Grants & Grantees
As a multidisciplinary grantmaker dedicated to fostering a vibrant community, the Center awards Project grants in Performance and Exhibitions & Public Interpretation, twelve annual Fellowships which provide unrestricted grants to individual artists working in all disciplines, and Advancement grants to support high-performing institutions undertaking bold, innovative organizational initiatives.
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Lovers (for Philadelphia)
Composer and guitarist Nels Cline curates a concert experience inspired by Philadelphia’s rich musical history and Cline’s acclaimed concept recording, Lovers, performed by a specially assembled jazz orchestra.
From a Black Son to a White Man to a Black Woman and Back Again
Newly commissioned work by visual artist Trenton Doyle Hancock examines the representation of race in material culture, inspired by toy dolls from the artist’s own collection and from Philadelphia’s African American Doll Museum.
Camae Ayewa & Rasheedah Phillips
As “afrofuturistic cultural producers,” Ayewa and Phillips collaboratively explore the intersections of black culture, science fiction, futurism, and social practice.
Advancement Grant: Please Touch Museum
(ex)CHANGE: History Place Presence
Six temporary public artworks across Philadelphia, created by a multidisciplinary group of Asian American artists, reflect on the city’s diverse narratives and changing neighborhoods.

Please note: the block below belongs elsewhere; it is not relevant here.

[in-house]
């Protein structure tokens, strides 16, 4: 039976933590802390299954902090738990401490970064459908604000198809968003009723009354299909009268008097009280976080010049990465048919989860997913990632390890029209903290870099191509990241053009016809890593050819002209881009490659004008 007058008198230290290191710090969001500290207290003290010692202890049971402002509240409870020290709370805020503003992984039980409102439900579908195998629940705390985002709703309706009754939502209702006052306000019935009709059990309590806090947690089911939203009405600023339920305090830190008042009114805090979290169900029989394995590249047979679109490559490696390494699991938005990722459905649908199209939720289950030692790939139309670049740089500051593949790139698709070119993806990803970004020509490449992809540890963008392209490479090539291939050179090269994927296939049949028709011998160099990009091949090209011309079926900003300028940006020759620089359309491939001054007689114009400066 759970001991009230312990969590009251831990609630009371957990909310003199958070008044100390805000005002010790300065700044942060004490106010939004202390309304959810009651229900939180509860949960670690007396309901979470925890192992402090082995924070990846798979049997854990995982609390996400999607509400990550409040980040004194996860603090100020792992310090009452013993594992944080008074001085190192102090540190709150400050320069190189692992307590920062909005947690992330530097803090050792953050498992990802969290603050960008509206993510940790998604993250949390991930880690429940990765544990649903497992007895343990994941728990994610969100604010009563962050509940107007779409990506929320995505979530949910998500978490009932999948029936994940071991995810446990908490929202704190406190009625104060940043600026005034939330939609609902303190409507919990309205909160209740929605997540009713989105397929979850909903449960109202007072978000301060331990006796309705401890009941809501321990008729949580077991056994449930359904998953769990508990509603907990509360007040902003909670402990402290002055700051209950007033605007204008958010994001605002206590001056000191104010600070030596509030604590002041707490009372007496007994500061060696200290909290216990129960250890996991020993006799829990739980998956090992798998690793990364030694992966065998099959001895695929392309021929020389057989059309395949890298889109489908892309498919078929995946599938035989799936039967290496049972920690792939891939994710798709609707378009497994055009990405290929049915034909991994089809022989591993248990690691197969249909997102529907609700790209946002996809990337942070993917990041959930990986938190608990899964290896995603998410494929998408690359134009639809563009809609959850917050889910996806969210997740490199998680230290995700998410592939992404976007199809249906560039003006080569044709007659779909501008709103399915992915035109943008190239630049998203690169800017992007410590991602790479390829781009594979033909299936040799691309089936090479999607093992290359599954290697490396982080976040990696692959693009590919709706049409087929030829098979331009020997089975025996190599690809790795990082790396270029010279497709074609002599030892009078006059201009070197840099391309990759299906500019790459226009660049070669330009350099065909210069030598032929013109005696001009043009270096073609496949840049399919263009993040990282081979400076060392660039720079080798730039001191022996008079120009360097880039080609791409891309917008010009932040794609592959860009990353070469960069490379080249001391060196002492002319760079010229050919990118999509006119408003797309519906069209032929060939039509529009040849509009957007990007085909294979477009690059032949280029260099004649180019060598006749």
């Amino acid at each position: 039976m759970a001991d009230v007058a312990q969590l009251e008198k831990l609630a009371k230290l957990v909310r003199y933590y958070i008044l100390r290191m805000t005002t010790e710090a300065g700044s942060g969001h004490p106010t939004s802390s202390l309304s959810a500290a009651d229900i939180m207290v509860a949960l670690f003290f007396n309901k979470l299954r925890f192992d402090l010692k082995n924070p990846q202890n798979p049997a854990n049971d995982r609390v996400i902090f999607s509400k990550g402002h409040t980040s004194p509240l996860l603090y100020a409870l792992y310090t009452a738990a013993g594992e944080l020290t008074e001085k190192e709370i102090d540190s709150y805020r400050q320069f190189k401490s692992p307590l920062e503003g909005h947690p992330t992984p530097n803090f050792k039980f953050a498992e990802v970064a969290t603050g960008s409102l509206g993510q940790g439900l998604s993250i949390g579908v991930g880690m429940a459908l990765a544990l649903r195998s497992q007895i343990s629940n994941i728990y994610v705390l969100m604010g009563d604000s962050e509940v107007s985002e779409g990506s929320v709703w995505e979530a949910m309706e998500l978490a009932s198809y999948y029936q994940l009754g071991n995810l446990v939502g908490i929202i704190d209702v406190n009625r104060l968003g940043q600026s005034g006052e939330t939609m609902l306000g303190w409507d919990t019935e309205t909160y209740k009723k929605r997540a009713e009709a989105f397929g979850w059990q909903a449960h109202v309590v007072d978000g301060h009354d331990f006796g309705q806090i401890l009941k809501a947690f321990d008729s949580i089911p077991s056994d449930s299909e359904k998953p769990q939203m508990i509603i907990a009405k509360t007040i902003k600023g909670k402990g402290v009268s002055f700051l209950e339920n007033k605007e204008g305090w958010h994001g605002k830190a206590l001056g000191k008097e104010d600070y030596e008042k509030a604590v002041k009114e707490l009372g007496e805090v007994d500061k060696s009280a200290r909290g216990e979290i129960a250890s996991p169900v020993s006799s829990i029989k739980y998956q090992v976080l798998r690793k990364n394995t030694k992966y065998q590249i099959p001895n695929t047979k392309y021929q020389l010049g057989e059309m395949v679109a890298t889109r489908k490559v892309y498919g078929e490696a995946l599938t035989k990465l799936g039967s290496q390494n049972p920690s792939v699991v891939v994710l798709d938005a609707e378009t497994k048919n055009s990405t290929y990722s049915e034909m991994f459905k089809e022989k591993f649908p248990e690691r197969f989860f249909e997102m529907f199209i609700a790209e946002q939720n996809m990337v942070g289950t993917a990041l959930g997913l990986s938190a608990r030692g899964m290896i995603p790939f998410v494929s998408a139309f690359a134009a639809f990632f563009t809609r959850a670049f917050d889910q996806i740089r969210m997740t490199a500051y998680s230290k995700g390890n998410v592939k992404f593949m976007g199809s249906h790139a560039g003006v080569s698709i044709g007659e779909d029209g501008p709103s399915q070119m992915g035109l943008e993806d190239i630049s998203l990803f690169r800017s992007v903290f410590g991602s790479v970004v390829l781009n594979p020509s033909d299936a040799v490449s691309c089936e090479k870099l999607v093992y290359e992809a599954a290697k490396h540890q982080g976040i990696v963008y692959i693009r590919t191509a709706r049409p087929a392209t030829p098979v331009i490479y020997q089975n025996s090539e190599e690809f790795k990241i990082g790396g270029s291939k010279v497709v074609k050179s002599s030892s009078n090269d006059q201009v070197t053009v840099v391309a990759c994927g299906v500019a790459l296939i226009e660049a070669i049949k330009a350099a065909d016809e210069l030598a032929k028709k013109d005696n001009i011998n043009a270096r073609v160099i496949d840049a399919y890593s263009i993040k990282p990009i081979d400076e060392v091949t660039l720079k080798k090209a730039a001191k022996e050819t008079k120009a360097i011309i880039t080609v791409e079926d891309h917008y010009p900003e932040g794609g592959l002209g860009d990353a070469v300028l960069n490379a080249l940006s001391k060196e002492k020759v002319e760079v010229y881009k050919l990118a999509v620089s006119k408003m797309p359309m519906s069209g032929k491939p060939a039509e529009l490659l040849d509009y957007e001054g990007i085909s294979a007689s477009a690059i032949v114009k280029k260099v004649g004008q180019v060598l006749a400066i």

The Women's Mobile Museum with Zanele Muholi
South African photographer Zanele Muholi creates a mobile exhibition space and engages with 10 Philadelphia women in telling their own stories through self-portraits and portraits of women in the participants’ lives.
Farm for the City: Growing for Greater Good
A temporary “farm-as-art installation” transforms center city Philadelphia’s Thomas Paine Plaza into a civic commons for conversations about urban agriculture, food access, and community revitalization.
Taylor Mac: A 24-Decade History of Popular Music
In its Philadelphia premiere, Taylor Mac’s Pulitzer Prize-nominated performance work journeys through 240 years of US history and popular songs, staged in two 12-hour installments.
Digging Deeper: Field Studies Made Possible by the Waste Stream
What can waste tell us about contemporary urban life? This question guides a cohort of social scientists as they dig into a recycling facility and consider “waste as artifact.”
Bloch’s lyric and prose poems blend the personal and the political to, she says, “negotiate tensions between individual forms of expression and webs of social meaning.”
Publishing As Practice
Three experimental art publishers explore publishing as an incubator for new forms of editorial, curatorial, and artistic practice in a residency program based in Philadelphia’s Ulises bookshop.